Why half the world's children go to bed hungry

Date:

It's hard to know how any one can consider capitalism a viable system when looking at the situation of the less developed countries. After the millions raised by Live Aid, it seems unreal that people are going hungry. A recent UN report estimates that 30 million people face starvation. Yet EC beef, butter and wine mountains rot in European warehouses, farmers are ploughing crops back into the land, in US corn belt fields of wheat are burnt.

There's a bit of a modern myth that the problems of Africa are either there own fault (over population, wars) or beyond anyones control (drought, desertification). Though it's true these are contributary factors, many other countries cope with these same problems without the huge loss of life suffered by Africa (for example China, even England has been through war and drought).

The reasons cited by the UN for the deaths of these people are as follows; lack of resources from the international community, poor planning and falling prices on the commodity markets (especially for cocoa and coffee). Companies selling to Africa have tightened up credit terms while external debt levels continued to increase.

Cocoa and coffee

When Africa was first colonised, land was switched from production of food to feed the local population to the production of 'cash crops' such as cocoa, tea, coffee and sugar. These crops were exported to colonising countries at low prices. In a similar way corn was grown in Ireland during the 1845 famine. Today coffee and cocoa is still a major export of 15 African countries as they need the cash provided to keep up with debt repayments. Cocoa prices have fallen to there lowest level in 15 years while coffee is at similarity low level.

DEBT

In the early 1970's many African governments borrowed heavily. About 40% of debt is owed directly to other governments. In almost all cases this money was lent on the condition that it be used to purchase arms from the donor country or that subsides be granted to multinationals based in the donor country. In this way the third world country is made to pay twice over. 25% of the debt is owed to the IMF and the World Bank. Today Africa's debt is estimated at 270 billion dollars. Repayments consume 30 per cent of export earnings.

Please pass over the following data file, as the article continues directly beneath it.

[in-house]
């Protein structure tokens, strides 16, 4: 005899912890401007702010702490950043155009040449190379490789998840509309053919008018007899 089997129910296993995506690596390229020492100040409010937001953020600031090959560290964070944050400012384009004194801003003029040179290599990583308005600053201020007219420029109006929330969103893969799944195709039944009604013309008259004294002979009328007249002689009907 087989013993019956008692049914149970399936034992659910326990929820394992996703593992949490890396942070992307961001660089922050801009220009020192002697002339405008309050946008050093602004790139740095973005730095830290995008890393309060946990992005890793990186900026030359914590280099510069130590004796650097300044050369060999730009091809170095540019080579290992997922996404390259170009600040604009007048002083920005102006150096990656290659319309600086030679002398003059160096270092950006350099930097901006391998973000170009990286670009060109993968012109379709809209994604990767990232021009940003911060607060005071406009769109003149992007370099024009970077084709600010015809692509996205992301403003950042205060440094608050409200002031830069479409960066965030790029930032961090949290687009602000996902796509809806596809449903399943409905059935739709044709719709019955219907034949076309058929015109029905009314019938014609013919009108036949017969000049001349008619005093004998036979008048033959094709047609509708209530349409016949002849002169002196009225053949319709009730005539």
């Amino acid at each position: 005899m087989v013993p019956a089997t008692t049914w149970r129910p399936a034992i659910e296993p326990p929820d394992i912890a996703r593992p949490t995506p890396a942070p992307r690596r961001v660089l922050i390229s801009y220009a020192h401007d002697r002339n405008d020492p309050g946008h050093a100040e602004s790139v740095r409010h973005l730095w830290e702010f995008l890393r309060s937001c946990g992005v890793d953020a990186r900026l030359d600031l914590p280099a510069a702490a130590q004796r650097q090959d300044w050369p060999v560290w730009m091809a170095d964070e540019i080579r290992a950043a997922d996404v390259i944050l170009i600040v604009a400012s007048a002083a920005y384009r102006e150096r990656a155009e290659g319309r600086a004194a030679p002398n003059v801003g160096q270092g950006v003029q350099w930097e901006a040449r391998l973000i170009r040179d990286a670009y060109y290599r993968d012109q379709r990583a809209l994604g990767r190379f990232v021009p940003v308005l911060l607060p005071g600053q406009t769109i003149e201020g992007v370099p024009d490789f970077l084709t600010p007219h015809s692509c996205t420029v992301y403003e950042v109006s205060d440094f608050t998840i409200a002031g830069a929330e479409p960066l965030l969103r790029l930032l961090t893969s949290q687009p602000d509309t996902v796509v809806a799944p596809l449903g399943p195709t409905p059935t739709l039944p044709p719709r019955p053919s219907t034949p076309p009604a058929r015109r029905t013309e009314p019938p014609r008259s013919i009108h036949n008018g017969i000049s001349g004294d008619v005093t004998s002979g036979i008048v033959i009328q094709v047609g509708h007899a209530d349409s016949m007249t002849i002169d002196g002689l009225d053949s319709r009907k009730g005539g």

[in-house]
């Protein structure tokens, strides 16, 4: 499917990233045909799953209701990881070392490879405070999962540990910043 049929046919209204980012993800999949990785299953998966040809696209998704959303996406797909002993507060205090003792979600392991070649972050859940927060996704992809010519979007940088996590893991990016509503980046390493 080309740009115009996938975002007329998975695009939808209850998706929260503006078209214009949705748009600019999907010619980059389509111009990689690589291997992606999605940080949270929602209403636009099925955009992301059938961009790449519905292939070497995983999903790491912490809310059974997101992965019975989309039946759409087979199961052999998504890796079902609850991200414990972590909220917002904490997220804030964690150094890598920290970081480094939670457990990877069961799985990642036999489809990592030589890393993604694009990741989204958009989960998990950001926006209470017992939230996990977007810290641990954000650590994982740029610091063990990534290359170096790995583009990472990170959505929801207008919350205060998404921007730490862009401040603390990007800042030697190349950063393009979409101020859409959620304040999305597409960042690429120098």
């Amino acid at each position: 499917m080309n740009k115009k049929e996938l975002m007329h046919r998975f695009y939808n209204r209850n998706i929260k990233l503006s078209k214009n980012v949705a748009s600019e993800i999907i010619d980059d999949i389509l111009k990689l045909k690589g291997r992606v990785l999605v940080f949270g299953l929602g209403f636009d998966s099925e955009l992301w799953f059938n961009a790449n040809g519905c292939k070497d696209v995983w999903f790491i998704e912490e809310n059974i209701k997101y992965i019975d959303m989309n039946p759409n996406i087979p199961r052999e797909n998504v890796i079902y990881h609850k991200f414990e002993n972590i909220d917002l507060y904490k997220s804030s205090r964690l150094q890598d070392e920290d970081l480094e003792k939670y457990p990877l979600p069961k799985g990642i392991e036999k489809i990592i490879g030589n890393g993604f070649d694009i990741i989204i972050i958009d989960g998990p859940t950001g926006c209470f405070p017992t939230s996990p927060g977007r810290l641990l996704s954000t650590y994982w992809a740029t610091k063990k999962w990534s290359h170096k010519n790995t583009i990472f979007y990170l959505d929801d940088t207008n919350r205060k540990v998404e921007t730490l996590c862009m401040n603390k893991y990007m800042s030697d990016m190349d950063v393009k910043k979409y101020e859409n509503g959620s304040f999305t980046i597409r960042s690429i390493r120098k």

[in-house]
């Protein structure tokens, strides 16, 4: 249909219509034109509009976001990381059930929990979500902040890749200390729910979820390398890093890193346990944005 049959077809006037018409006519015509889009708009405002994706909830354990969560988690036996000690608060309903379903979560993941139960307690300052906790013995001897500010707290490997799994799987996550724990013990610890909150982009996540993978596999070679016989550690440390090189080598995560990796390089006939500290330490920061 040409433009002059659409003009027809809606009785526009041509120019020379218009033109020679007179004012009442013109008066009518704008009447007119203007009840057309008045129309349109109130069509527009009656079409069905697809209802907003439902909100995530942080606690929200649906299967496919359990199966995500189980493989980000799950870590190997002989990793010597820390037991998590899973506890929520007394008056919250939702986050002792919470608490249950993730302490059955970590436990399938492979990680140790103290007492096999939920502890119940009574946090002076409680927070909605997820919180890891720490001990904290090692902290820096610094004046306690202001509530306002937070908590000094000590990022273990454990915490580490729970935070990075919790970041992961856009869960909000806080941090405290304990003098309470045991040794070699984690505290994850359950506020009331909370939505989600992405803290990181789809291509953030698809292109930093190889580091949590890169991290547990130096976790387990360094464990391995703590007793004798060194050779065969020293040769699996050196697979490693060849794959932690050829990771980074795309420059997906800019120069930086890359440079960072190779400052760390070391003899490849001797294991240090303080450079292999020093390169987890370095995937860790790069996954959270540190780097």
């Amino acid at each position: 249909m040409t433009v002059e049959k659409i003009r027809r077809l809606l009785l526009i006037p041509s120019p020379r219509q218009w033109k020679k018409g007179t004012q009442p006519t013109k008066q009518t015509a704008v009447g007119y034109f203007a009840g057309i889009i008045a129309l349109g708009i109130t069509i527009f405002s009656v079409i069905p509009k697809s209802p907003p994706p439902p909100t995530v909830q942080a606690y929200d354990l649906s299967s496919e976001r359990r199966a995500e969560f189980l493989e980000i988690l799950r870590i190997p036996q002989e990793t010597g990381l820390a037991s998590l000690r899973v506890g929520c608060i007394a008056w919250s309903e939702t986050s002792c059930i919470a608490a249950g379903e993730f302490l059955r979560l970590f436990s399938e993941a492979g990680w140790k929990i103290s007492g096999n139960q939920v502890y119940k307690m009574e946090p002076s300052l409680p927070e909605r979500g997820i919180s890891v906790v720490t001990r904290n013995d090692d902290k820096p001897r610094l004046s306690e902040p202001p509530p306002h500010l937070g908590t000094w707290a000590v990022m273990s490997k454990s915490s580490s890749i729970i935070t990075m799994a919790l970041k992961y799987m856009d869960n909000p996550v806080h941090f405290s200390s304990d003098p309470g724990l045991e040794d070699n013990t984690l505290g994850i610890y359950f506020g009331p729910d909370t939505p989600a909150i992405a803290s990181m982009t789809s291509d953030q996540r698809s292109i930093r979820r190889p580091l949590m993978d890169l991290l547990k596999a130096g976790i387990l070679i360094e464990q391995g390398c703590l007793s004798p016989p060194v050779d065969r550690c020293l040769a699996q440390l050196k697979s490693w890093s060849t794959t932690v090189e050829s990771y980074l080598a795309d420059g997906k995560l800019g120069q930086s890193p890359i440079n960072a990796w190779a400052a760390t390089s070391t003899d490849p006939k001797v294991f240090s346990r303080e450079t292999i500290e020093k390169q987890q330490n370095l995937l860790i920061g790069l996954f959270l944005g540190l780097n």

UNITED NATIONS

It's obvious that the governments of the U.S., China and Europe aren't really interested in combating the crisis and these are the governments that run the UN. The last program of aid implemented by the United Nations (according to their own report) in 1986 met with little sucess. This was the plan the UN promised would revive Africa's economies. Instead, in their own words "By the end of 1990, it had become evident that the African crisis had indeed deepened...the average African continued to get poorer and suffer a persistent fall in an already meagre living standard". Now, five years later, they add that even if their latest plan was fully implemented (they call it ambitious) the average income per head in sub-Saharan Africa would only reach US$700 per annum in 25 years time. Rather than offering the solution the governments that make up the UN itself that are the problem.

THE FUTURE

So it doesn't look as if the situation will fundamentally change. But then, why should the Western governments want things any different? Africa provides the bosses with markets for the surplus goods we produce as well as cheap labour and raw materials. Live Aid showed that workers of the West are not willing to let Africa starve (as some Greens would argue), however it also showed that while the means of production and all the resulting profits are in the hands of the bosses, individual attempts at resolving the problems will do little more than make a dent in the problem. The type of massive development that Africa requires will only come about when the resources of this world are distributed according to need and not according to profit.

Aileen O'Carroll

From Workers Solidarity No 33, Winter 1991

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